Eleanor wasn’t thrilled by the prospect of Franklin becoming president, and the night he was elected she was discovered crying. “Now I’ll have no identity,” she wept, but it was soon apparent that she wasn’t going to accept this. Soon after becoming First Lady, she forged her own career, becoming one of FDR’s most trusted advisors while traveling the country on humanitarian campaigns. The woman who was once afraid of the dark rappelled down into mine shafts to interview the workers as to their working conditions, inspected the living conditions of migrant workers, unsuccessfully lobbied to have European Jews fleeing from Hitler’s despotism allowed into the U.S., and traveled almost 23,000 miles to encourage the servicemen being deployed for war. She even urged for better treatment of Japanese-Americans following the bombing of Pearl Harbor and the nationwide internment of the Japanese, an act that received strong denunciation in the press. She removed the “Color Only” signs from segregated areas, and when people complained, FDR responded with, “Well, it’s my missus and I can’t control her.”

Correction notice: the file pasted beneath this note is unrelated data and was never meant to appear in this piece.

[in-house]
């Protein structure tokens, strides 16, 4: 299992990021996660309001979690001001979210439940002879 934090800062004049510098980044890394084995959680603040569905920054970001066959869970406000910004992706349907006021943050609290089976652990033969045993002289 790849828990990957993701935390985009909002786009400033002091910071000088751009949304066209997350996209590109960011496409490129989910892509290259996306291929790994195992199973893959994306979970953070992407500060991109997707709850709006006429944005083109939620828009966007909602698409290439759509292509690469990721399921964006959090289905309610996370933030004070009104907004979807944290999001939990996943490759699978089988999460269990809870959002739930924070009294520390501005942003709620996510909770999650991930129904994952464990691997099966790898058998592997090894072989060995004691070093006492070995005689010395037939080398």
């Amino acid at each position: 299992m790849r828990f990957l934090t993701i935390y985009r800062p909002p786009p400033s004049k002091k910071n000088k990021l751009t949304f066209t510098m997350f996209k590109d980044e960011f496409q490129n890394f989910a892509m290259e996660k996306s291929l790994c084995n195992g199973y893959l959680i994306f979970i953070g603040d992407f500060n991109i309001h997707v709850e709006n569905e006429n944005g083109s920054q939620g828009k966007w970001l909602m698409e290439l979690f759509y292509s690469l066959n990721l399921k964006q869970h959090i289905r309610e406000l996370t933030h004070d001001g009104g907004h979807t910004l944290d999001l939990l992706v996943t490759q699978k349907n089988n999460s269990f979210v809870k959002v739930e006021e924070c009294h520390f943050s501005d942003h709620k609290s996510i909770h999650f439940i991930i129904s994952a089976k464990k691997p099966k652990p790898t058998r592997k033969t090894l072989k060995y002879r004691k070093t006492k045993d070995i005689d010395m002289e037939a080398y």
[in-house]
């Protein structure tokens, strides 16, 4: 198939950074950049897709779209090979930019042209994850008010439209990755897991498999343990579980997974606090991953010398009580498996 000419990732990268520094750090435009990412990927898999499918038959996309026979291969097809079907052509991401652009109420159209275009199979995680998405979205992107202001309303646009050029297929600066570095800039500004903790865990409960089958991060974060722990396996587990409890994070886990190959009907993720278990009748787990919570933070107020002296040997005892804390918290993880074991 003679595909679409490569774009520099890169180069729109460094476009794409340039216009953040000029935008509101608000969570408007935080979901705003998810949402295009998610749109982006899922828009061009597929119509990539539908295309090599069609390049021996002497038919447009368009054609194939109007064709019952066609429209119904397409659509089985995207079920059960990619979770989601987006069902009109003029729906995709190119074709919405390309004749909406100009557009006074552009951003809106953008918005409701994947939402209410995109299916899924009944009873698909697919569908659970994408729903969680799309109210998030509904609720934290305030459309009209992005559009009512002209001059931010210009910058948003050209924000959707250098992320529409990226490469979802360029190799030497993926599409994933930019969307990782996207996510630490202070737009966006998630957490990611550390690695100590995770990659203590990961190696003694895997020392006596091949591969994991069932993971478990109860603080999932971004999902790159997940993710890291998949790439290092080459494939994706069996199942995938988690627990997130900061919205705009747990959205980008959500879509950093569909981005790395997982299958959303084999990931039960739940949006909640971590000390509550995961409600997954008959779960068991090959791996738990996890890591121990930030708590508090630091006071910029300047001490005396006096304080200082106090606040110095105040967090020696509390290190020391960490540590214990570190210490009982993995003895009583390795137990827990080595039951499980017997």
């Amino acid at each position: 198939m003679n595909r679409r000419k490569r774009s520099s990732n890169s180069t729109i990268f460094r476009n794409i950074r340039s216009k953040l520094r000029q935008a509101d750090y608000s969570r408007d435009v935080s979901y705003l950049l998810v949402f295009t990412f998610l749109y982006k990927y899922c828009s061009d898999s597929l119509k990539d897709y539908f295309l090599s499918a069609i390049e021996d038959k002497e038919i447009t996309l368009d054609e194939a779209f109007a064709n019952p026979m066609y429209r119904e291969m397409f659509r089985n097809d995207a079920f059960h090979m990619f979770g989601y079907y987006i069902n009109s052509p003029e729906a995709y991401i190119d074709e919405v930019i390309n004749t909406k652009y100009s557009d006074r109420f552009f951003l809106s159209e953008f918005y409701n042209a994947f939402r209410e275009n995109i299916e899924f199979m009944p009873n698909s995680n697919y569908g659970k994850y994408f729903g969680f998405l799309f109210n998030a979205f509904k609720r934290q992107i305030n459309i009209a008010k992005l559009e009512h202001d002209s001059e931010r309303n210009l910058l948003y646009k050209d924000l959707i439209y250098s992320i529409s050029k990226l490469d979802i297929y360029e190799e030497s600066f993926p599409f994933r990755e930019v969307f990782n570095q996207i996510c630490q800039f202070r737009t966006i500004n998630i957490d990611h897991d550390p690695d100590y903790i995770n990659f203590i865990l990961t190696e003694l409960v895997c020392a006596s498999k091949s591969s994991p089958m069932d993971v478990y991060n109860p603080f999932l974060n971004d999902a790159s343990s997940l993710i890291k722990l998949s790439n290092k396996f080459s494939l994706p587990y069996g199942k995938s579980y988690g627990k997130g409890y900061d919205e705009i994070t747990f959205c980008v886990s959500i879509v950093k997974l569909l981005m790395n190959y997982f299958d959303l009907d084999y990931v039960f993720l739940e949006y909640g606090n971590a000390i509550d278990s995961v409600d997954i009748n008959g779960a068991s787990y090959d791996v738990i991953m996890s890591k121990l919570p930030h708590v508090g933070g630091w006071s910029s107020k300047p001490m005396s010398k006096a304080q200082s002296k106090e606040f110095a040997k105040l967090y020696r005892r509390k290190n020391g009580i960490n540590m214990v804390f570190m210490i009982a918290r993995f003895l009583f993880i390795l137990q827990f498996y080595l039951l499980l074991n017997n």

Eleanor never stopped pushing for reforms. At dinner parties she would purposely seat FDR next to authors that supported her cause. At family dinners, she presented so many documents to FDR that one night her exasperated daughter exclaimed, “Mother, can’t you see that you’re giving Father indigestion?”